Words by Somi Jun, Hanna Hall, Amelia Anthony, & Alexandra Reinecke
When I was in first grade, I thought history was over. I was a child in 2003 and had burned through Harry Potter and the Sorcerer’s Stone, the first book I really read to myself. I was decades removed from the destructive power of politics that had defined the 20th century. Those events called the World Wars and the Great Depression and the Cold War and even 9/11 had no place in my conscious memory. The Iraq War started, but I had no idea where Iraq was on a map. The midnight arguments between my parents sprung from the results of the Great Recession, but I had no way to make that connection for myself. I remember seeing gas prices rise. I remember my mother pulling me aside to tell me that her in-laws, my father’s side of the family, were money-hungry snakes. I remember making jokes with other children about George W. Bush, but not recognizing his face on magazine covers. I knew to say with my words “history is important, because…” But history, historical events, were completely insulated from my reality.
I turned 18 this past June. I did not vote in the 2016 presidential election, but I would have voted for Hillary Clinton. I would have cast my first ever ballot for her, that complicated woman who took a convoluted, uphill path to presidential candidacy; by the end, I think both she and I were surprised at the amount of enemies she had amassed. But the truth is, I did not register for an absentee ballot. On November 8 at 9pm, I was in class at when the New York Times started publishing comments about the likelihood of a Trump presidency. At 11pm, I was sitting on the floor of my dorm room, trying not to vomit, with my phone buried in the debris of my desk, so I would stop checking the news. Other of-age children came over with curt words, red eyes, and tequila at 11:30pm. I was drunk at 12am and in the haze of sleep deprivation and alcohol, I stopped speaking. I was trying to put it into words, to pinpoint the fleeting bursts of nausea. Again and again, I opened my mouth, then stopped. What did it mean for this man, just a man, to become president of the United States. And we, collectively, tried to put it into words. Again and again. We gave up, curled around each other and talked about our families instead. We were fearful and mean, made violent jokes and meant them, we were loud and then, as people trickled out of our room, very quiet. It was very dark. In hushed tones, I talked about my mother. I fell asleep at 5:30am. And in the morning, it was blurry and bright as I woke up early to do something I saw as an inescapable yet viscerally pointless duty: homework.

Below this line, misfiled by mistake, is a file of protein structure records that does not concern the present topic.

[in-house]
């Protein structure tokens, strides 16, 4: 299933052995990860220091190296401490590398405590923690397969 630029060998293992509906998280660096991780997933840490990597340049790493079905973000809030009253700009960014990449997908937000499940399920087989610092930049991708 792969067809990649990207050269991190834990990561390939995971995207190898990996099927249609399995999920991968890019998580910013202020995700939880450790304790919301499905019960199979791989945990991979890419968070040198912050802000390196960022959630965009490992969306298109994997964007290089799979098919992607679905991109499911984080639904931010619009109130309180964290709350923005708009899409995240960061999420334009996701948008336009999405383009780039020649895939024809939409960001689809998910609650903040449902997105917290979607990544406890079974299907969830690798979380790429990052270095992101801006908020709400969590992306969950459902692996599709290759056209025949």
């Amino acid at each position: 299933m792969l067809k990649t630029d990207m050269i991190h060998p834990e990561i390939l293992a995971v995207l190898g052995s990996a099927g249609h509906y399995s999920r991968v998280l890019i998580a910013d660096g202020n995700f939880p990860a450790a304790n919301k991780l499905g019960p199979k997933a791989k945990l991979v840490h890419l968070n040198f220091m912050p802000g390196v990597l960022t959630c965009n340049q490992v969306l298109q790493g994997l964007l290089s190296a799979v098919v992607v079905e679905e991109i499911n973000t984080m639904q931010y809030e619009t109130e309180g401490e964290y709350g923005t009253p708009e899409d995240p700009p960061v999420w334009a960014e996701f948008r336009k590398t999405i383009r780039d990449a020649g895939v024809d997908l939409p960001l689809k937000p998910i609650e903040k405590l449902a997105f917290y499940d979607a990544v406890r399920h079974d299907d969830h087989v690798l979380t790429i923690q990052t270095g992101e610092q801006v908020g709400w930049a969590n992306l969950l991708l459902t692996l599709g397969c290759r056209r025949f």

I don’t know what November 8 will mean in the years to come. But I think it is a day I can claim. I am child and adult, lost but no more lost than my elders. This is my historical moment, my patrimony and that of my peers. We have no choice in this matter: this is the reality we live in now.
What follows is a collection of children-adults reflecting on how November 8 looked, sounded, felt. This is the world we live in; this is a brief preview of what that is like/will be like.
SOME COLLEGE FIRST-YEARS, 24 hours during/after Nov 8 –
after the election…
a lot of scary things are happening
each year, each day, more to worry about
an earthquake in nepal, a tsunami near tokyo,
charlie hebdo, bataclan, things that used to be
iconic are now names to memorialize terror.
climate change is happening and we’re not doing
anything about it. people are dying.
children starving. isis is terrorizing and no-one
even knows what isis is. our politicians
speak in fists and invisible-visible punches
and we are taken hold of by a fury that we didn’t know
existed. and now this. trump, elected.
as leader of the free world, leader of america,
the face for all of our beautiful forgotten faces.
now this. i didn’t know i loved hillary till it
was too late. didn’t know what it truly meant
to break the glass ceiling. didn’t know what it meant
to feel scared, even though me of all people,
i know i don’t have to worry. or do i? i feel
terror anyway. this huge chasm of i don’t know.
a future. i don’t see any way to rewrite
this story. to write us out of this twist. where
does the narrative go next? how does it continue? where
do we go from here? rage rage.
it’s not to abolish our system. it’s not the end
of our world. or is it? where to next? where
does history pick up? what
will historians say as they
analyze us, tiny like ants or crawling votes, and then,
when&where will historians be?
Amelia Anthony, Nov 9 at 8:30 am:
Today is the 5 year anniversary of my first period.